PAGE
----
“International teachers would be deported if they said anything about Thai current events,” one comment says. “Thai teachers at international schools receive very explicit instructions on what to teach in culture and history class.”
“Many students at international schools have like my son [sic] at least one foreign parent. We have to abide by the law or our permission to stay will be at risk,” another user wrote.
But the Human Rights Watch official said there’s simply no record of the immigration ever deporting or retaliating against any foreigner simply for attending protests.
“Certainly the Thai government is no angel in this regard, but we just haven’t seen any case of deportation or action against foreingers,” Robertson said. “Immigration has the right to check on the status of any foreigner here. If they wanted to use that in any way for intimidation they certainly could, but the reality is we’re just not seeing that.”
There were cases of foreigners being deported on political grounds in the past, though the context almost always involved the monarchy.
In 2007, a Swiss man was deported – after spending months in jail – for defacing the portrait of King Bhumibol. Then-PM Thaksin Shinawatra also ordered reporters from the Far Eastern Economic Review to be deported in 2003 after they wrote an article that referenced the King.
Ministry of Foreign Affairs spokesman Natapanu Nopakun said by phone Tuesday that although the matter is not directly related to his agency, he said that as long as nothing illegal is done there should be no problem of deportation.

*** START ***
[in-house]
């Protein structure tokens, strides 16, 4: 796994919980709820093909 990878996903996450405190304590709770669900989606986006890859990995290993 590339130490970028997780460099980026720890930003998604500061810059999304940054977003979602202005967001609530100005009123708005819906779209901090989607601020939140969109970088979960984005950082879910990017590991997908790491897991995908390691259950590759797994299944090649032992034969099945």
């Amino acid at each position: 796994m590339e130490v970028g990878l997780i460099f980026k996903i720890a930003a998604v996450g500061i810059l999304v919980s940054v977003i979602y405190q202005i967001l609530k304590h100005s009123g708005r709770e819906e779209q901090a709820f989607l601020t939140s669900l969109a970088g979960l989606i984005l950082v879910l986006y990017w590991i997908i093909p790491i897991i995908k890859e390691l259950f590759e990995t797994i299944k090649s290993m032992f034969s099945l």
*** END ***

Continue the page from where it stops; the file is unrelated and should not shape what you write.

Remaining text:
“Thailand allows expression of opinions,” he said.
Indeed, contrary to the claims that foreigners attending political demonstrations may be deported, the recent pro- and anti-establishment protests saw a noticeable presence of foreigners, including journalists and diplomats, without any legal consequences.
Robertson, who’s observed numerous protests in Thailand, also said many pro-democracy demonstrations would actually welcome the presence of foreigners in their midst.
“Having foreigners there, such as journalists and interested observers is important since it indicates to officials that it is of interest to the international community,” he said.
An operator at the Government Contact Center hotline said by phone that as long as a foreigner attending a protest does not engage in illegal activities, they will not be prosecuted for going to it.
“Policy-wise we do not prevent foreigners from going to protests. If they are peacefully going to protests, then there should be no problem,” he said. “If they’re not violent, they won’t be under surveillance. And to protest is within democratic rights as well.”
However, the operator said foreigners engaged in lese majeste, violence, or any other illegal action may face prosecution like their Thai counterparts. Having a criminal record may also affect applications for visa renewal.
A senior immigration commander declined to comment for the story on the record, calling it a “sensitive matter.”
“I don’t want you to write news that Immigration ‘warned’ foreigners not to participate,” the officer said. “How is this an issue? It’s not their job [to protest] when they come here.”